24.  This is as far as I’ve gone with Gephi, so I’ll end here with a couple final troubleshooting tips after you’ve exported using the Sigma.js template.

One issue I had during my first project was that in Overview, my labels and custom node sizes showed up fine, but upon exporting the graph, all the nodes were the same, tiny size and had no labels.

To fix this particular issue and/or to customize which nodes are labelled, you’ll need to open the folder created by the Sigma.js template and then open the “config.json” file with Wordpad or an .xml editor.  (See screenshot below.)

config screenshot

Once you’ve got the file open, scroll down to the lines “maxNodeSize” and “minNodeSize,” change the values until your nodes are large enough, save the file, and re-open the “index” file in your browser.  (See screenshot below.)

wordpad screenshot

To fix the label issue, lower the “labelThreshold” value in the config.json file to assign labels only to nodes equal to or above a certain weight.  Again, save the file once these changes are made, and re-open your “index” file in your browser to view the results.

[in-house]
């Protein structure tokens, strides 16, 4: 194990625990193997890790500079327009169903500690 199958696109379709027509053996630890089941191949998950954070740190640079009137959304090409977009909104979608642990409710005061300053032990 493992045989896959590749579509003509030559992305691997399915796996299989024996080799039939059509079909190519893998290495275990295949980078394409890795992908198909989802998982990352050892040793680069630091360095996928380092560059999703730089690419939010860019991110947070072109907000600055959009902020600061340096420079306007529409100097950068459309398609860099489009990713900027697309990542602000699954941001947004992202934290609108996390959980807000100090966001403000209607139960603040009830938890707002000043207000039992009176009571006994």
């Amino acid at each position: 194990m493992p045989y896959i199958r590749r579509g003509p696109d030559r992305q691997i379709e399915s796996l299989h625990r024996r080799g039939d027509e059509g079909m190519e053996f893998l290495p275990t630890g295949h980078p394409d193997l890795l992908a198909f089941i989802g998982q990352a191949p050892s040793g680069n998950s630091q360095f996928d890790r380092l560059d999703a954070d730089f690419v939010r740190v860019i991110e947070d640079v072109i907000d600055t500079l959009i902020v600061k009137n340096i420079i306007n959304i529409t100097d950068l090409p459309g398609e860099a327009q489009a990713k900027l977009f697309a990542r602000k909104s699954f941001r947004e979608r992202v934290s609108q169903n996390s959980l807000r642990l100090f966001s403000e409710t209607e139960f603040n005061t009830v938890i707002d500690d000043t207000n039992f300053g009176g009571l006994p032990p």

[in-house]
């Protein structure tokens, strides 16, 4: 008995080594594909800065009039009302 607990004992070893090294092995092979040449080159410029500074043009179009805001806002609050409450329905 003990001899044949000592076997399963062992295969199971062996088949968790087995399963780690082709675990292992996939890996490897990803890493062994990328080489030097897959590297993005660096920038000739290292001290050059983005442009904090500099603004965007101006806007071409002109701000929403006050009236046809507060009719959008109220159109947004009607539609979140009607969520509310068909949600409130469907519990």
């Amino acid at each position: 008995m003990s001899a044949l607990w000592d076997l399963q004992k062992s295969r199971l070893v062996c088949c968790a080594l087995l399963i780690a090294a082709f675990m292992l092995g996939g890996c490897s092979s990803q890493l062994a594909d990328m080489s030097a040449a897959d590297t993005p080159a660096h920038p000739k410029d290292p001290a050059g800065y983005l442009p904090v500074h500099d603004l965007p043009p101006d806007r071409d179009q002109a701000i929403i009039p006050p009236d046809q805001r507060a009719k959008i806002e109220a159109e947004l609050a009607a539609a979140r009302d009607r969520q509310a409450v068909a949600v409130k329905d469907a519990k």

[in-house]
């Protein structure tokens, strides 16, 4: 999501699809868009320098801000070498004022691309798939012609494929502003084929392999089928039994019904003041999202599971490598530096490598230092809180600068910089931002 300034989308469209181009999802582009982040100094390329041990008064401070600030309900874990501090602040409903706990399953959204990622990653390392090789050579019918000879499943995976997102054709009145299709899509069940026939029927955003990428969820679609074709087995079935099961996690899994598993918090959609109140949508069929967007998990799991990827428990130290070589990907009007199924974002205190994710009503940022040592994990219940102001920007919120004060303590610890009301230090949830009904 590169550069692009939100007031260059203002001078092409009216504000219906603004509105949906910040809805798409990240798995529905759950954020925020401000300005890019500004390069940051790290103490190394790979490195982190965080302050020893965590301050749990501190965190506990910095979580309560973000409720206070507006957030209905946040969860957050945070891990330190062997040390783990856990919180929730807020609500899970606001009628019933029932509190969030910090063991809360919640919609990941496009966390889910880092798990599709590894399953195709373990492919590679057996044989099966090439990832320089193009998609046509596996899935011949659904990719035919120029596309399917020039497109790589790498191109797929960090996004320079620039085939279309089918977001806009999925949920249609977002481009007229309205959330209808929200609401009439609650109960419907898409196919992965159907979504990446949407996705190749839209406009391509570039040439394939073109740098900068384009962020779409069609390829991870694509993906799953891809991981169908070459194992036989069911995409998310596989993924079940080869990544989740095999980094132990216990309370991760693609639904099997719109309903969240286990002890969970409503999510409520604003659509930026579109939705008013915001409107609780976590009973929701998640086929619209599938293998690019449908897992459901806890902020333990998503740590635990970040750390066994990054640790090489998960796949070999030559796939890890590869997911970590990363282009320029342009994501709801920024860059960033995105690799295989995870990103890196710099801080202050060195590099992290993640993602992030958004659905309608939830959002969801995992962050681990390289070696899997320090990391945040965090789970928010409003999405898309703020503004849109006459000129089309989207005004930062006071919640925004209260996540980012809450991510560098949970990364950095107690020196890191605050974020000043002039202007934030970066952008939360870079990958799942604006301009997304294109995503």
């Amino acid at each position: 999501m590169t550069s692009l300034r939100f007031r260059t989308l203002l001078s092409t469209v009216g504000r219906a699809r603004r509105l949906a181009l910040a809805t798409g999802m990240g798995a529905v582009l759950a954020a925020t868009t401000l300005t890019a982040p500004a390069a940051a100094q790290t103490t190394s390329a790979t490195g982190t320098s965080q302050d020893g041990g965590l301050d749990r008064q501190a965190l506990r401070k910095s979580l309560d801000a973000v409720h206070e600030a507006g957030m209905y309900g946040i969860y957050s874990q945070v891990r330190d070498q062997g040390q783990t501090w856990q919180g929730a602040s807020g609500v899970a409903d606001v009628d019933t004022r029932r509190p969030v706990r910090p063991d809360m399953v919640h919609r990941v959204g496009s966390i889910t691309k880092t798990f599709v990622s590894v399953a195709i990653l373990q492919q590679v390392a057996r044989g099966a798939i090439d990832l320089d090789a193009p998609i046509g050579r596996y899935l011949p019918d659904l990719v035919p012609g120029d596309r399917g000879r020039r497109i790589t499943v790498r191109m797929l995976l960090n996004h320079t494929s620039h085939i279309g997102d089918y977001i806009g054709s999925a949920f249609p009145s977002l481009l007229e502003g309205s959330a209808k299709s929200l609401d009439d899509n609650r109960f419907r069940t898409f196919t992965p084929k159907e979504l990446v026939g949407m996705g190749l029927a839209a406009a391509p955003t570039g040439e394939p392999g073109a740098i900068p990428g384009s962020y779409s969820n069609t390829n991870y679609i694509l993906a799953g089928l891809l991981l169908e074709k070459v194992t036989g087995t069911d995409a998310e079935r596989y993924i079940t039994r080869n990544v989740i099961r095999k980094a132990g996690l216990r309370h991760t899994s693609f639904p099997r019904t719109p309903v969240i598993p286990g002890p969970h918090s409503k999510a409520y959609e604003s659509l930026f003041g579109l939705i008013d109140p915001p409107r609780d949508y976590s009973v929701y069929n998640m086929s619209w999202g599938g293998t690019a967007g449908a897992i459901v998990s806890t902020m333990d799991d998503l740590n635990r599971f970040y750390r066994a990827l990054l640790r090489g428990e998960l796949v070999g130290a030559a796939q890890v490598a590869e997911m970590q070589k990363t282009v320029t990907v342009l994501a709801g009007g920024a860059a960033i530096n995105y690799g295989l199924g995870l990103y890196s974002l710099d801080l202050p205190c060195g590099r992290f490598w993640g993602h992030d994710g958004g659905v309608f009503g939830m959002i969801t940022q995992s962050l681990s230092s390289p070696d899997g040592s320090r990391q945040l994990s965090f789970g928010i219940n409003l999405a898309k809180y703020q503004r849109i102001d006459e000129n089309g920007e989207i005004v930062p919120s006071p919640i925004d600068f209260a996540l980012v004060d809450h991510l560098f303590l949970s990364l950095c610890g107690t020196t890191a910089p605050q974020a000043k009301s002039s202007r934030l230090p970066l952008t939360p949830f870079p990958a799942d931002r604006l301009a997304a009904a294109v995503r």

My first project using Gephi resulted in a network graph created using 33 nodes and 213 edges.  This was just a test run using the names of several prominent political figures from twentieth-century Mexican history, so my data set doesn’t actually analyze anything (however, I have plans, big plans for the near future.)

photo screenshot

This screenshot is equivalent to the level of interactivity you can gain from viewing the graph as a .pdf, a static image.  However, with the aid of the Gephi.js plugin, you can view a fully interactive version of the graph here, complete with clickable nodes containing a variety of attribute data.

I hope you find this tutorial useful, and I look forward to seeing your future projects using Gephi.  Stay tuned for more mapping and network graph projects I’m churning out this fall, and feel free to contact me at if you have any questions.


Filed under data visualization, digital humanities, gephi, history, mexican history, network graph, textual analysis